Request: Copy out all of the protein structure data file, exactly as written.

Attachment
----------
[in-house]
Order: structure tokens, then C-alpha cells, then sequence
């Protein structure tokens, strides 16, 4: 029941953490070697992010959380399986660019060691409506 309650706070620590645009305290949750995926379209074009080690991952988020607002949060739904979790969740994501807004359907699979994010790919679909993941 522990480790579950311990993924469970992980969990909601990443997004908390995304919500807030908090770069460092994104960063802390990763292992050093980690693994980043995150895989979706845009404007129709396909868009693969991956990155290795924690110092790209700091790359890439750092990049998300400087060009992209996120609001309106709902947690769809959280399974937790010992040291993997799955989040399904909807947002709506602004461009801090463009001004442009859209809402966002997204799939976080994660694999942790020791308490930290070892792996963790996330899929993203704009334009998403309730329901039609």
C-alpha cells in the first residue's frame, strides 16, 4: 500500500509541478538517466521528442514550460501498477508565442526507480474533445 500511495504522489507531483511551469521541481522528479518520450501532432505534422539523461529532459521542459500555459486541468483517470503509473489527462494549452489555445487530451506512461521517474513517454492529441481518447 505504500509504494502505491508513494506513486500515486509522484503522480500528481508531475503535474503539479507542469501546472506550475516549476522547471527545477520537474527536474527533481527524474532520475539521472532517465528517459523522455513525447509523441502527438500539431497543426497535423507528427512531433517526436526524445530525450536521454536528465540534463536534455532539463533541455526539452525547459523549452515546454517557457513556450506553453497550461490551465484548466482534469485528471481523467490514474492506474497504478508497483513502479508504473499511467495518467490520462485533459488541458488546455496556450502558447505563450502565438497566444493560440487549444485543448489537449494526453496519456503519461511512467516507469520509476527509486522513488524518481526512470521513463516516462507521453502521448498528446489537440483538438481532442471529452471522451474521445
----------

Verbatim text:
[in-house]
Order: structure tokens, then C-alpha cells, then sequence
């Protein structure tokens, strides 16, 4: 029941953490070697992010959380399986660019060691409506 309650706070620590645009305290949750995926379209074009080690991952988020607002949060739904979790969740994501807004359907699979994010790919679909993941 522990480790579950311990993924469970992980969990909601990443997004908390995304919500807030908090770069460092994104960063802390990763292992050093980690693994980043995150895989979706845009404007129709396909868009693969991956990155290795924690110092790209700091790359890439750092990049998300400087060009992209996120609001309106709902947690769809959280399974937790010992040291993997799955989040399904909807947002709506602004461009801090463009001004442009859209809402966002997204799939976080994660694999942790020791308490930290070892792996963790996330899929993203704009334009998403309730329901039609």
C-alpha cells in the first residue's frame, strides 16, 4: 500500500509541478538517466521528442514550460501498477508565442526507480474533445 500511495504522489507531483511551469521541481522528479518520450501532432505534422539523461529532459521542459500555459486541468483517470503509473489527462494549452489555445487530451506512461521517474513517454492529441481518447 505504500509504494502505491508513494506513486500515486509522484503522480500528481508531475503535474503539479507542469501546472506550475516549476522547471527545477520537474527536474527533481527524474532520475539521472532517465528517459523522455513525447509523441502527438500539431497543426497535423507528427512531433517526436526524445530525450536521454536528465540534463536534455532539463533541455526539452525547459523549452515546454517557457513556450506553453497550461490551465484548466482534469485528471481523467490514474492506474497504478508497483513502479508504473499511467495518467490520462485533459488541458488546455496556450502558447505563450502565438497566444493560440487549444485543448489537449494526453496519456503519461511512467516507469520509476527509486522513488524518481526512470521513463516516462507521453502521448498528446489537440483538438481532442471529452471522451474521445